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ROBERT SIEGEL, host:

Now is the time we usually look back at events that shape the year: wars, elections, catastrophic events and deaths. End-of-year obituaries are a media staple, and we're no exception. Throughout this week, we're going to be remembering some of those who died this year and thinking about why it is we're so fascinated with obituaries in the first place.

Nowell Briscoe, who lives in Atlanta, has been collecting obits for over 50 years. He says his collection is a way of savoring people after they're gone.

Mr. NOWELL BRISCOE: Every day, I pick up The New York Times, the USA Today, and I have a subscription to the Atlanta Journal-Constitution. Oh, Richard Todd, dashing actor dies at 90. Richard Todd was the person who played the Reverend Peter Marshall in that wonderful movie "A Man Called Peter." He preached here in Atlanta. So let's just tear this out.

One time - oh, last year, I decided I was going to see, just for my own curiosity, how many obituaries I collected in a month's time. Four hundred and something in a month's time. Oh, I'm addicted. There's no two ways about it. Thirty-something notebooks and several hundred in each notebook. And see, I've got boxes full of loose obits that I have yet to paste into notebooks.

This is the notebook that started it all with the obituaries of my grandmother and my grandfather. Pierce Briscoe(ph), beloved citizen, passes Monday. Cotton merchant and beloved Monroe resident died...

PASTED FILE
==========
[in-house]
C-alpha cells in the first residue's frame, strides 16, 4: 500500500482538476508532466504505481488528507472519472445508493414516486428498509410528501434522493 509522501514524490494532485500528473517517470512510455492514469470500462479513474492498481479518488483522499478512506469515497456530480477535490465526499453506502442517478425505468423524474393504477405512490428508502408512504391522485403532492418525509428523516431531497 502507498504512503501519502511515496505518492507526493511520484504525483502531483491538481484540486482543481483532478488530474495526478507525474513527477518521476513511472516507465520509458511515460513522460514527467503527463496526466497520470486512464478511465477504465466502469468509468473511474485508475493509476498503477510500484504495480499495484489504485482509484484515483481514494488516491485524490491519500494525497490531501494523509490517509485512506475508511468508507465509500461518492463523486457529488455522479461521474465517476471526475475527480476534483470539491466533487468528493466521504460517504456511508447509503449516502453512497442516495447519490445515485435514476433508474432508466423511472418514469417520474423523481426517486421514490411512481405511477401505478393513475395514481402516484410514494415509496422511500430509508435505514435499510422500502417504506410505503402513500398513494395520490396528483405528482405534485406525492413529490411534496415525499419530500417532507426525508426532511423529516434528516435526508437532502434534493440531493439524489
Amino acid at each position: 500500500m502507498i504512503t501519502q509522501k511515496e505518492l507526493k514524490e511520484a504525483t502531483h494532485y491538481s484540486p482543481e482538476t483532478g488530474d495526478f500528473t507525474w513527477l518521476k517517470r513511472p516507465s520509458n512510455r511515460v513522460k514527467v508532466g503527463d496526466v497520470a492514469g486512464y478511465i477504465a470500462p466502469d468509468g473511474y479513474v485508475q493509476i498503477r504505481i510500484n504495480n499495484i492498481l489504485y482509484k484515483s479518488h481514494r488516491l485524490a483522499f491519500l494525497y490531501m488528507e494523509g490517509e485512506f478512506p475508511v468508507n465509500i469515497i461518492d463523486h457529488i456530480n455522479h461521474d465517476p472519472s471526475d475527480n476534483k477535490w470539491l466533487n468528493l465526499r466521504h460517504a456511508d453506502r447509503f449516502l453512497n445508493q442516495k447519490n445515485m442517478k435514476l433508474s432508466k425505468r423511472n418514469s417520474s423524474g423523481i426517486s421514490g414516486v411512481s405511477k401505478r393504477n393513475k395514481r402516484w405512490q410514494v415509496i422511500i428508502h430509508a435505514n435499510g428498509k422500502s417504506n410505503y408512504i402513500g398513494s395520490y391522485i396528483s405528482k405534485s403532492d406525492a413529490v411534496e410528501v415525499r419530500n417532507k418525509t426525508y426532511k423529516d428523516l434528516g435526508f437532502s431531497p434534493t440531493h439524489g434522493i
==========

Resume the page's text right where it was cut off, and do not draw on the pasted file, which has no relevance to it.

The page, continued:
When this particular issue of the paper came out, daddy brought it home, and he showed it to me. He said: Here's granddaddy Briscoe's obituary. It's in the paper. And the same thing happened when my grandmother died. I was 7 years old. He had a big (unintelligible) easy chair in the den, and I crawled up in his lap, and he read the entire article to me, and he said: Doesn't that make you feel good that so many people thought so much of your grandmother? And I said, yeah.

Her disposition was always sweet and cheerful, and the final summons found her ready and willing to go. Countless friends have assurances of the Tribune's sympathy. You wouldn't find something like that in today's paper. There was an intimacy there.

I have my latest scrapbook right here. I usually like to do this on a rainy day. Or if it's too cold to be outside, I put music on, open up my bottle of glue.

I've got the most wonderful obit. It was a man who had a walrus moustache, and pince-nez glasses with a ribbon cord around his neck. How many people do you know in 2009 wearing pince-nez glasses a la Franklin D. Roosevelt? Nobody. That was enough for me to say, hey, you're included.

Now, here is one: Margaret W. Pepperdine(ph), 89. For 53 years, scholar, nurtured students. She was like my high school history teacher. We don't see obituaries like - about teachers like that much anymore. Even though I didn't know these people, I feel a link to them. The scrapbook's silent. They sit on the shelves. Sometimes they're not opened for weeks, months. But when they are opened, they do make a sound. You're bringing them back to life.

I was talking to a friend of mine not long ago, and he said: I now officially proclaim you as the archivist to the dead. If I'm fortunate enough to have an obit written for me, they will say: Nowell Briscoe, the archivist of death, dies.

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SIEGEL: Our story on Nowell Briscoe was produced by Lu Olkowski. Our obituary series is produced by Emily Botein and edited by Deborah George.

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SIEGEL: You're listening to ALL THINGS CONSIDERED from NPR News.

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